Ultra-thin sensor captures greenhouse gas that is 300 times more dangerous than CO2

Nitrogen dioxide is a colorless and odorless greenhouse gas dangerous to humans. Scientists have created an energy-intensive ultra-thin sensor that will protect against dangerous oxide.

Nitrogen dioxide is released into the air from fossil fuel vehicles and gas stoves. It is harmful not only to the climate, but also to human health. Long-term exposure to NO₂ is associated with an increase in the incidence of heart and respiratory diseases. It should be noted that the greenhouse effect of NO₂ is 300 times higher than that of CO₂, which makes it one of the most dangerous gases.

Nitrogen dioxide is odorless and invisible, so a special sensor is needed to detect the gas. It must accurately detect hazardous concentrations of toxic gas. The problem is that most of the sensors available today are energy intensive. They operate at high temperatures to achieve proper performance.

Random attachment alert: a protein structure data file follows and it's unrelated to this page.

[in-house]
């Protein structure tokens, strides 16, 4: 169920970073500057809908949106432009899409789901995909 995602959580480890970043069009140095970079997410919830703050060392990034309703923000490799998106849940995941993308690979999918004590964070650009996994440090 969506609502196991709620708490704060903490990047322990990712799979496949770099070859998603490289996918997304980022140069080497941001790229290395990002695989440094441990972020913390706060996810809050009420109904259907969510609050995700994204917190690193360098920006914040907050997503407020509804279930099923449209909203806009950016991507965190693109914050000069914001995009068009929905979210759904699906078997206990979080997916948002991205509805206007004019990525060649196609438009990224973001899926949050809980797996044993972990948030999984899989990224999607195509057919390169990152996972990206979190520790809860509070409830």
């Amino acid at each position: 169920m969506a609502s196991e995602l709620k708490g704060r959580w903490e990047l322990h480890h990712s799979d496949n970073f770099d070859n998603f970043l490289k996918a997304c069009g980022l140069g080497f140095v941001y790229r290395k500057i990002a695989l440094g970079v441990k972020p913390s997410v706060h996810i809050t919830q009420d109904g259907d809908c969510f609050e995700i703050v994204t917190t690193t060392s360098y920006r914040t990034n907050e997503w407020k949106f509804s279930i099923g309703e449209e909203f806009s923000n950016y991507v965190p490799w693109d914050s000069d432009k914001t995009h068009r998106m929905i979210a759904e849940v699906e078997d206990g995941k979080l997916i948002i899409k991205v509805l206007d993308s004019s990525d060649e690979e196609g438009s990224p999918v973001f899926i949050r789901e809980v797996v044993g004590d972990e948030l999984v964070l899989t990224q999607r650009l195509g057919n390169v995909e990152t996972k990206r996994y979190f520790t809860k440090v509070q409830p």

Ultra-thin sensor developed by a group of researchers from the National Laboratory. Lawrence (Berkeley Lab) and the University of California at Berkeley can solve this problem.

In their article published in the journal Nano Letters, the research team talked about an atomically thin 2D sensor. Its peculiarity is that it works at room temperature and, therefore, consumes less energy than analogs. The authors of the development emphasize that the device, created from a single layer alloy of rhenium disulfide and niobium, also has excellent chemical specificity and recovery time.

Unlike other 2D devices made from materials such as graphene, the new sensor reacts selectively to nitrogen dioxide molecules with minimal response to other toxic gases such as ammonia and formaldehyde. In addition, it is capable of detecting ultra-low nitrogen dioxide concentrations of at least 50 ppb.

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Author: John Kessler
Graduated From the Massachusetts Institute of Technology. Previously, worked in various little-known media. Currently is an expert, editor and developer of Free News.
Function: Director

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